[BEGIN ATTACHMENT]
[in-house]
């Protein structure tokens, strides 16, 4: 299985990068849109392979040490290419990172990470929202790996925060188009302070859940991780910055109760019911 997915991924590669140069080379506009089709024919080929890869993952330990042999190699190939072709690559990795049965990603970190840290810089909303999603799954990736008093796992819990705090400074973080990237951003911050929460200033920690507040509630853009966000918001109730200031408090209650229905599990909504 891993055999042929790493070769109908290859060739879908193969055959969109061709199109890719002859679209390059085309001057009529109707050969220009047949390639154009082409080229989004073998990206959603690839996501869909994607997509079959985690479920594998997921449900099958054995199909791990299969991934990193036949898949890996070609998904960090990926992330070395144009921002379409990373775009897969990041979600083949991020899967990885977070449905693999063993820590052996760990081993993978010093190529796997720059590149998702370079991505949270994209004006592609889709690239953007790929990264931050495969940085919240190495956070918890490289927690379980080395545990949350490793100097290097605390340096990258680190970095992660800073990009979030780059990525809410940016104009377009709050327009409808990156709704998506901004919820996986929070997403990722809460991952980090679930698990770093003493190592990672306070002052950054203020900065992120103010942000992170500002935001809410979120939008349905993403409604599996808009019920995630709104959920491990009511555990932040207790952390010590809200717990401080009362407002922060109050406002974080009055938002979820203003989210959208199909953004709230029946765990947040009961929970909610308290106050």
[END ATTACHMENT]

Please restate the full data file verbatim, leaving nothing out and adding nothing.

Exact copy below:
[in-house]
């Protein structure tokens, strides 16, 4: 299985990068849109392979040490290419990172990470929202790996925060188009302070859940991780910055109760019911 997915991924590669140069080379506009089709024919080929890869993952330990042999190699190939072709690559990795049965990603970190840290810089909303999603799954990736008093796992819990705090400074973080990237951003911050929460200033920690507040509630853009966000918001109730200031408090209650229905599990909504 891993055999042929790493070769109908290859060739879908193969055959969109061709199109890719002859679209390059085309001057009529109707050969220009047949390639154009082409080229989004073998990206959603690839996501869909994607997509079959985690479920594998997921449900099958054995199909791990299969991934990193036949898949890996070609998904960090990926992330070395144009921002379409990373775009897969990041979600083949991020899967990885977070449905693999063993820590052996760990081993993978010093190529796997720059590149998702370079991505949270994209004006592609889709690239953007790929990264931050495969940085919240190495956070918890490289927690379980080395545990949350490793100097290097605390340096990258680190970095992660800073990009979030780059990525809410940016104009377009709050327009409808990156709704998506901004919820996986929070997403990722809460991952980090679930698990770093003493190592990672306070002052950054203020900065992120103010942000992170500002935001809410979120939008349905993403409604599996808009019920995630709104959920491990009511555990932040207790952390010590809200717990401080009362407002922060109050406002974080009055938002979820203003989210959208199909953004709230029946765990947040009961929970909610308290106050």